From Civilization To Madness: Exploration Of The Effects Of Imperialism In Conrad's Heart Of Darkness And Coppola's Apocalypse Now

810 words - 4 pages

The novella Heart of Darkness written by Joseph Conrad and the film Apocalypse Now, inspired by Conrad's novella, directed by Francis Coppola both involve the departure from civilization into a world of unknown. The protagonists of the stories, Marlow and Willard respectively, embark on a mission to search for Kurtz, a man who is portrayed as an evil genius in both texts. The majority of the plot unravels on the river, as the protagonist travel with a crew on a long, slow boat ride through dangerous dark jungles. This journey, presented similarly in both works, represents a path from civilization and the ideal to a place of madness and insanity. The theme of madness is prevalent in both the novella and the film, particularly evident in the scene of the natives' attack, and is used to emphasize the negative effects of imperialism.
Firstly, imperialism is explored in Heart of Darkness by the European colonization in Africa along the Congo River. Similarly, Apocalypse Now explores imperialism by the U.S intervention in Vietnam during the Cold War. With these events as the historical backdrops in both texts, Marlow and Willard travel up a river and journey from comfort and safety, toward the insane Kurtz, who is a symbolic result of imperialism: a completely mad man. In their respective journeys, the protagonists and crew members slowly fall into madness themselves as they travel closer to Kurtz. A scene that is shared in both works is when the protagonists' boats are under attack by the natives. In this scene, Conrad and Coppola both illustrates the theme of madness using the driver of the boat--the helmsman in Heart of Darkness and Chief in Apocalypse Nows.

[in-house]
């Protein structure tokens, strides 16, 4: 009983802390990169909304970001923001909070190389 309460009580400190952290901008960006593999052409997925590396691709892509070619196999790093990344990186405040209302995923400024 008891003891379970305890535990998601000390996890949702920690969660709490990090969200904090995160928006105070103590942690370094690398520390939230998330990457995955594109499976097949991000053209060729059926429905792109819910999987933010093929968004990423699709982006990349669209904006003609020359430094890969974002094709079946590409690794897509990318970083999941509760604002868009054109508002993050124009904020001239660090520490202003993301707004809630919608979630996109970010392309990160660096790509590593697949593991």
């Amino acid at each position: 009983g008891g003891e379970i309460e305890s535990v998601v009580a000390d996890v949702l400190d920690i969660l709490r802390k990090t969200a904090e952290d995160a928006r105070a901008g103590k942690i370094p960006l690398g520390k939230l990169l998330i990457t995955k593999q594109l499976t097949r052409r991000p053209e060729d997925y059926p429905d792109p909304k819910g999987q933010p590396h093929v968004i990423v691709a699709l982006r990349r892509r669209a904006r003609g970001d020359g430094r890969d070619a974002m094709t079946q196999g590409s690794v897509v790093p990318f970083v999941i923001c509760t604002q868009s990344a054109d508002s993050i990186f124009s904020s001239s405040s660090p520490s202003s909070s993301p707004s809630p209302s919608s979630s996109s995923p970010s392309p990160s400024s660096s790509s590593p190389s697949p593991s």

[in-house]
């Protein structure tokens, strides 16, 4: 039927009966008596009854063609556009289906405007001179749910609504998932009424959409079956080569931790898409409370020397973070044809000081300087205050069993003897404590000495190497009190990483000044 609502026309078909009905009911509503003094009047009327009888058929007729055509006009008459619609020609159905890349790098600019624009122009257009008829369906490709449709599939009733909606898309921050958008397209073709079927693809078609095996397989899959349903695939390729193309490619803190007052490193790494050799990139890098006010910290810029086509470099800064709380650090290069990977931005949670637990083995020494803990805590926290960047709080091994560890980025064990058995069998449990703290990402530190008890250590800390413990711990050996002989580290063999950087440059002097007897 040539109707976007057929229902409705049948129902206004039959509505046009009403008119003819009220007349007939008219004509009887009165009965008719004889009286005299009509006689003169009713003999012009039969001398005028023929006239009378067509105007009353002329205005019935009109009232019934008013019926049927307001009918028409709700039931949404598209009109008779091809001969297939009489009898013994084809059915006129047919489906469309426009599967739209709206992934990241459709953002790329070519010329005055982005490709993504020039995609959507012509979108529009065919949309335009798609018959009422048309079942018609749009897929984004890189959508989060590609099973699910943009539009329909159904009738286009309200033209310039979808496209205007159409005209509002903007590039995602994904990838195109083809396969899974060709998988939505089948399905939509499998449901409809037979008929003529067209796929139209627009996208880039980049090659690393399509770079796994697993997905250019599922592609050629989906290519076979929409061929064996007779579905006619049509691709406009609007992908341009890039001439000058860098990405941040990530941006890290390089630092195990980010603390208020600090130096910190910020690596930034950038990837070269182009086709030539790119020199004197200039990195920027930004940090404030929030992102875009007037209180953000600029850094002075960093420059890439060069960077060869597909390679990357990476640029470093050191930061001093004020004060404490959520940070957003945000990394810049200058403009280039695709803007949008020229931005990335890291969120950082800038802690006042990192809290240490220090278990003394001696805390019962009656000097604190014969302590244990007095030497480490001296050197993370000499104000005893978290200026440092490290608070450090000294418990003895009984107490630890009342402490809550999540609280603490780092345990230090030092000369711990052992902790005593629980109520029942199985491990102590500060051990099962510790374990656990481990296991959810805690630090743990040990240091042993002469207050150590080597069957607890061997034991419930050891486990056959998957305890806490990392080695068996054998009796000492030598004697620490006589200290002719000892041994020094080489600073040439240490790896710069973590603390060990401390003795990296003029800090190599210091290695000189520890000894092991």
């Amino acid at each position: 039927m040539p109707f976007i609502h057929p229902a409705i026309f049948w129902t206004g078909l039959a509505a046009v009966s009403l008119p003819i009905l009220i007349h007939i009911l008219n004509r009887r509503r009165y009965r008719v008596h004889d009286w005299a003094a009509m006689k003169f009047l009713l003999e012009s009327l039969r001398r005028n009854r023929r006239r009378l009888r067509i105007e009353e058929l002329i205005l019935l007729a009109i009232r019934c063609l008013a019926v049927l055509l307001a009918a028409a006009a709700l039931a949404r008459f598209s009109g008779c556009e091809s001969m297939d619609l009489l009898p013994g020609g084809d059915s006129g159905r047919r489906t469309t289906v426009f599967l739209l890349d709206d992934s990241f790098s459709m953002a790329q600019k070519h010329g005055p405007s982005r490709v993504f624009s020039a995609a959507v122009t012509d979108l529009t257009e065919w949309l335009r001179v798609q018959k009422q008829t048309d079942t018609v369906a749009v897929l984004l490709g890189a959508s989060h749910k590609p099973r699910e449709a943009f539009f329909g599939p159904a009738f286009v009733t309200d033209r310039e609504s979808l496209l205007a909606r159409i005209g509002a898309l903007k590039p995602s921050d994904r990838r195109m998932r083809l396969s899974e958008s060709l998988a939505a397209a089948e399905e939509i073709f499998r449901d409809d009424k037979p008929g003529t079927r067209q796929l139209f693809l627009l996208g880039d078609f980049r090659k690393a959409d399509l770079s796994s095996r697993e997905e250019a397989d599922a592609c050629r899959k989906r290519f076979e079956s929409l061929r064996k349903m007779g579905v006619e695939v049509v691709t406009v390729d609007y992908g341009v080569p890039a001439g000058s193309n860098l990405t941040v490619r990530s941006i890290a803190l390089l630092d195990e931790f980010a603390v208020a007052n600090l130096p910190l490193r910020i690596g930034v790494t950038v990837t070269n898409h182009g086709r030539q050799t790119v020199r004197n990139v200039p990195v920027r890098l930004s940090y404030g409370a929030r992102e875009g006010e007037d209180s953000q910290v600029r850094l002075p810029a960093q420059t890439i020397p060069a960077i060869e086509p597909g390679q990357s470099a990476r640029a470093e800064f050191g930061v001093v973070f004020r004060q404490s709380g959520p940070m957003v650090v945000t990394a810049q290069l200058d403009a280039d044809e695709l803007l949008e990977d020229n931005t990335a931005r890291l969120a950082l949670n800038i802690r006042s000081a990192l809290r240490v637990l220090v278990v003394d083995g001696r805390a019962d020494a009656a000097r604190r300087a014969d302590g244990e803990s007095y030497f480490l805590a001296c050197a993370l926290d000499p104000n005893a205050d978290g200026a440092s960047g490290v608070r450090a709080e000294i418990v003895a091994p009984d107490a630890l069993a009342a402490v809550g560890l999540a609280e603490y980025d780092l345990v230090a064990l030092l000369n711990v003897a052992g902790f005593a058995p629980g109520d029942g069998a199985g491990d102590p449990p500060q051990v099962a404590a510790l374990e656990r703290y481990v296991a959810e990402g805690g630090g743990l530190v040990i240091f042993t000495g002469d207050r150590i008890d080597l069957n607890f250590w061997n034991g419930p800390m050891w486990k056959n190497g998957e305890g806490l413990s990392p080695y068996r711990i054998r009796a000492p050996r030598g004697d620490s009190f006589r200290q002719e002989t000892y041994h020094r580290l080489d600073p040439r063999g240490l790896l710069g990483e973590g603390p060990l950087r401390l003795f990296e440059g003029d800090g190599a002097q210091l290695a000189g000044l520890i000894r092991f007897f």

In Heart of Darkness, Conrad brings the readers' attention to the helmsman’s descent into madness immediately as the natives begin their attack. The helmsman, as Marlow describes, has "his hands on the spokes, was lifting his knees high, stamping his feet, clamping his mouth, like a reined in horse." (40) The helmsman's insane actions are made obvious as Conrad describes him using animalistic qualities. By doing so, the reader is positioned to consider why the helmsman instantly reacts in such an insane way. As the attack continues, Marlow "[looks] past that mad helmsman, who was shaking the empty rifle and yelling at the shore", and sees "vague forms of [native] men running bent double, leaping, distinct, incomplete, evanescent"...

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